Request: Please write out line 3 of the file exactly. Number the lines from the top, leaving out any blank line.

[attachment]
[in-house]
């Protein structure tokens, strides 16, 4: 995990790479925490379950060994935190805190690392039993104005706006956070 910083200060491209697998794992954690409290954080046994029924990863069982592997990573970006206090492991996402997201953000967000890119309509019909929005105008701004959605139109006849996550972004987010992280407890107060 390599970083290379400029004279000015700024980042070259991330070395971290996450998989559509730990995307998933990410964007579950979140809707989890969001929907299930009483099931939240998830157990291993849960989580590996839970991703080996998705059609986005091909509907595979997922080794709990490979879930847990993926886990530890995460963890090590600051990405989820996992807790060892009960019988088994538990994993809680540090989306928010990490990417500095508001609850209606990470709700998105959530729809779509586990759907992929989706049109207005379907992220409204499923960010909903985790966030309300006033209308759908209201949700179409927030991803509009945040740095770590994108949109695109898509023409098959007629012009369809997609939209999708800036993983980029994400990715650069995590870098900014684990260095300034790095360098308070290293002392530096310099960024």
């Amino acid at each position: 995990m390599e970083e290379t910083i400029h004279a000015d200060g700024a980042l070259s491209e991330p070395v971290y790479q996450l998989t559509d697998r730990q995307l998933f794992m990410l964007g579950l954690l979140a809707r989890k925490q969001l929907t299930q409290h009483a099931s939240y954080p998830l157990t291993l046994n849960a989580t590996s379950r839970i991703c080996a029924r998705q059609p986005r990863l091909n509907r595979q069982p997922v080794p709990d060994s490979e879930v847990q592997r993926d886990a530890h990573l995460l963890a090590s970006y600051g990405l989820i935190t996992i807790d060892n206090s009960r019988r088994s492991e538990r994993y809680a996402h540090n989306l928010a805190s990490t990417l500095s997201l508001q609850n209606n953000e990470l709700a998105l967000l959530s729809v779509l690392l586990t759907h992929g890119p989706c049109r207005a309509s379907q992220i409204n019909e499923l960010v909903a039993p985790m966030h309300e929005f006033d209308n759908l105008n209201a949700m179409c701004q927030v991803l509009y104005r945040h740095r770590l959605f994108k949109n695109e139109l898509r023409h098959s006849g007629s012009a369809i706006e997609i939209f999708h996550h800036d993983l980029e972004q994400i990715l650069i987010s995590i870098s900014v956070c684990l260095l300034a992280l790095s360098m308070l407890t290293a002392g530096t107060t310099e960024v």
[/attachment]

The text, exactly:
């Amino acid at each position: 995990m390599e970083e290379t910083i400029h004279a000015d200060g700024a980042l070259s491209e991330p070395v971290y790479q996450l998989t559509d697998r730990q995307l998933f794992m990410l964007g579950l954690l979140a809707r989890k925490q969001l929907t299930q409290h009483a099931s939240y954080p998830l157990t291993l046994n849960a989580t590996s379950r839970i991703c080996a029924r998705q059609p986005r990863l091909n509907r595979q069982p997922v080794p709990d060994s490979e879930v847990q592997r993926d886990a530890h990573l995460l963890a090590s970006y600051g990405l989820i935190t996992i807790d060892n206090s009960r019988r088994s492991e538990r994993y809680a996402h540090n989306l928010a805190s990490t990417l500095s997201l508001q609850n209606n953000e990470l709700a998105l967000l959530s729809v779509l690392l586990t759907h992929g890119p989706c049109r207005a309509s379907q992220i409204n019909e499923l960010v909903a039993p985790m966030h309300e929005f006033d209308n759908l105008n209201a949700m179409c701004q927030v991803l509009y104005r945040h740095r770590l959605f994108k949109n695109e139109l898509r023409h098959s006849g007629s012009a369809i706006e997609i939209f999708h996550h800036d993983l980029e972004q994400i990715l650069i987010s995590i870098s900014v956070c684990l260095l300034a992280l790095s360098m308070l407890t290293a002392g530096t107060t310099e960024v």